The Chinese yuan, also known as the renminbi, is already convertible under the current account - the broadest measure of trade in goods and services. However, the capital account, which covers portfolio investment and borrowing, is still closely managed by Beijing because of worries about abrupt capital flows.
Yuan deposits see wide range in rates
Banks split on currency's prospects amid cash squeeze and slowing economy on mainland
Banks in Hong Kong are divided on the prospect of the yuan appreciating and are offering wildly different interest rates, with the outlook for the currency clouded by the liquidity crunch on the mainland and a slowing economy.
While HSBC and Citibank are willing to pay an annual interest rate of just 0.6 per cent to attract six-month yuan deposits, China Construction Bank (Asia) on Monday offered up to 5.2 per cent to new customers for fresh deposits.
China Citic Bank International, which has been active in attracting yuan deposits, also on Monday announced it would pay new customers 3 per cent interest for three-month deposits. The same day, HSBC cut the rate for three-month yuan deposits to 2.2 per cent.
The yuan has been the only Asian currency to have appreciated against the US dollar so far this year, growing at an unexpectedly fast pace of 1.7 per cent. Yet the deposit rates that many banks are offering are still far higher than that figure.
"Lots of Chinese banks, such as China Construction Bank, may have been affected by the credit crunch on the mainland and are keen to replenish their capital base," said Liu Ligang, an economist at Australia and New Zealand Banking Group.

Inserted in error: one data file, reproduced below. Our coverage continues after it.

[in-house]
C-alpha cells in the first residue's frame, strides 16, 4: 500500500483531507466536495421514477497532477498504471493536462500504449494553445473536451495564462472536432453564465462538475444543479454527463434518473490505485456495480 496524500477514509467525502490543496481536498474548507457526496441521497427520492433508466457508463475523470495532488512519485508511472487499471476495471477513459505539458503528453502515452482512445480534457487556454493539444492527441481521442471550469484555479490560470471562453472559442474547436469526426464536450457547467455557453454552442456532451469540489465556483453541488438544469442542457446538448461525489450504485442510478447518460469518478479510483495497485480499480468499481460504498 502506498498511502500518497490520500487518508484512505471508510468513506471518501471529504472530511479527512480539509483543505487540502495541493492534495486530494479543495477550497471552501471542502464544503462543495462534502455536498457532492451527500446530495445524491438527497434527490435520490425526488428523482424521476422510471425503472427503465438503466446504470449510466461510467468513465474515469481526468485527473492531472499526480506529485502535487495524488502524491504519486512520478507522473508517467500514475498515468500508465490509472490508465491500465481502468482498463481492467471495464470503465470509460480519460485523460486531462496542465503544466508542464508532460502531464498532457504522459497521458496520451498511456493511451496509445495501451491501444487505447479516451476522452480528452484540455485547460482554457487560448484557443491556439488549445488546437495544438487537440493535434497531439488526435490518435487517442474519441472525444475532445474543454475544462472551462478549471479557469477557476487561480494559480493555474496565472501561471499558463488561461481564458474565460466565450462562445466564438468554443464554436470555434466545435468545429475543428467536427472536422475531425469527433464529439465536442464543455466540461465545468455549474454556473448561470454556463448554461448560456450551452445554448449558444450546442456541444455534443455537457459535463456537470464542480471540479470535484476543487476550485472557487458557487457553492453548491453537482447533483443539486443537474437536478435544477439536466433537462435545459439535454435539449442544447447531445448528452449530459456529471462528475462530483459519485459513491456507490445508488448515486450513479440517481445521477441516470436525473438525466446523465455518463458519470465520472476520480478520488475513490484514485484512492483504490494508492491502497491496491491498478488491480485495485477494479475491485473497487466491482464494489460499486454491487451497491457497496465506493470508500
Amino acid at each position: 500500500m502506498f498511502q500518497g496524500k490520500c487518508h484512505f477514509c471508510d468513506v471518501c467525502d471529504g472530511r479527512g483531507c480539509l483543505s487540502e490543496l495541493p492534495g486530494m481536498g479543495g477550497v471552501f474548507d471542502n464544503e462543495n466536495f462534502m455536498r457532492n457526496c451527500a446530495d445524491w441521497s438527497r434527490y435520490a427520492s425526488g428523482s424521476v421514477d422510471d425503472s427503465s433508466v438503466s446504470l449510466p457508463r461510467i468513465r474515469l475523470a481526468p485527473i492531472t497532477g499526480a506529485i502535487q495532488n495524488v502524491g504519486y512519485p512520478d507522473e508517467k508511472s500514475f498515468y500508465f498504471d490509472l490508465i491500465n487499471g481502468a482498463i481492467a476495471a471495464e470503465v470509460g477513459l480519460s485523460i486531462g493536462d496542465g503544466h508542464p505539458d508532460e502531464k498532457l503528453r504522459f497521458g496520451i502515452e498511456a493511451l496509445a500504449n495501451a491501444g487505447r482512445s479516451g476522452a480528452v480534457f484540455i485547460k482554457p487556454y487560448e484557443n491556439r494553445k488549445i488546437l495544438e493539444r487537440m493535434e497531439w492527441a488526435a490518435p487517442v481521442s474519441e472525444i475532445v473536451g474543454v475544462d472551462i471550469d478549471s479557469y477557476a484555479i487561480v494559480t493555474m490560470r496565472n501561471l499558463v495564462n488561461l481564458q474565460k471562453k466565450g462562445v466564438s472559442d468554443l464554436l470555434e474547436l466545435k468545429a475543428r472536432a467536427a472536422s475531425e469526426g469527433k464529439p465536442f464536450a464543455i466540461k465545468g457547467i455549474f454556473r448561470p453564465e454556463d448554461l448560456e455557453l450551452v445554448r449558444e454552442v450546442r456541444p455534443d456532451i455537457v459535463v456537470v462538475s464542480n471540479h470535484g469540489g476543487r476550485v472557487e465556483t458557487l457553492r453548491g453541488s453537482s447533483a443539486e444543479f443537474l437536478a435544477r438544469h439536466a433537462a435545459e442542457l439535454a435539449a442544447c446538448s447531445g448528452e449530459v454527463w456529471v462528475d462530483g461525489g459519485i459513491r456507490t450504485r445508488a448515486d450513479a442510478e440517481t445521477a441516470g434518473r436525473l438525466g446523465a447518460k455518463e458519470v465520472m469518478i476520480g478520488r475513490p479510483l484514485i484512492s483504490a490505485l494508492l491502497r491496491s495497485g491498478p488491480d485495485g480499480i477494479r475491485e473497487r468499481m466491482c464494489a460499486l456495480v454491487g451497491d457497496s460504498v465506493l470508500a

"Some Chinese lenders are willing to pay high deposit rates here also because they can lend the capital at even higher rates on the mainland. But foreign banks are being more conservative."
Hong Kong banks also possibly saw a different valuation path for the currency in the second half, said market watchers.
China Citic Bank economist Liao Qun said he expected the yuan to appreciate up to 2.5 per cent against the greenback this year, banking on Beijing's efforts to boost cross-border loans that he believes would support the demand for the currency even as exports slump.
But HSBC economist Qu Hongbin expects the yuan to gain by less than 2 per cent for the whole of this year.
"The slow appreciation of the yuan we have seen in the first half is hard to continue for the rest of the year as the capital inflow to the region has been reversed recently in response to a strengthening dollar," Qu said.
CICC, a mainland investment bank, said the appreciation trend of the yuan was poised to reverse in the second half, after exports and imports both dropped last month as the country's growth momentum appeared to slow.
The economy grew 7.5 per cent in the second quarter from the same period last year, compared with 7.7 per cent growth in the January-March period, new data showed on Monday.
The yuan's value against the US dollar might drop 1 per cent, after exports in June fell to the worst level since October 2009, said CICC chief economist Peng Wensheng.
Additional reporting by Ray Chan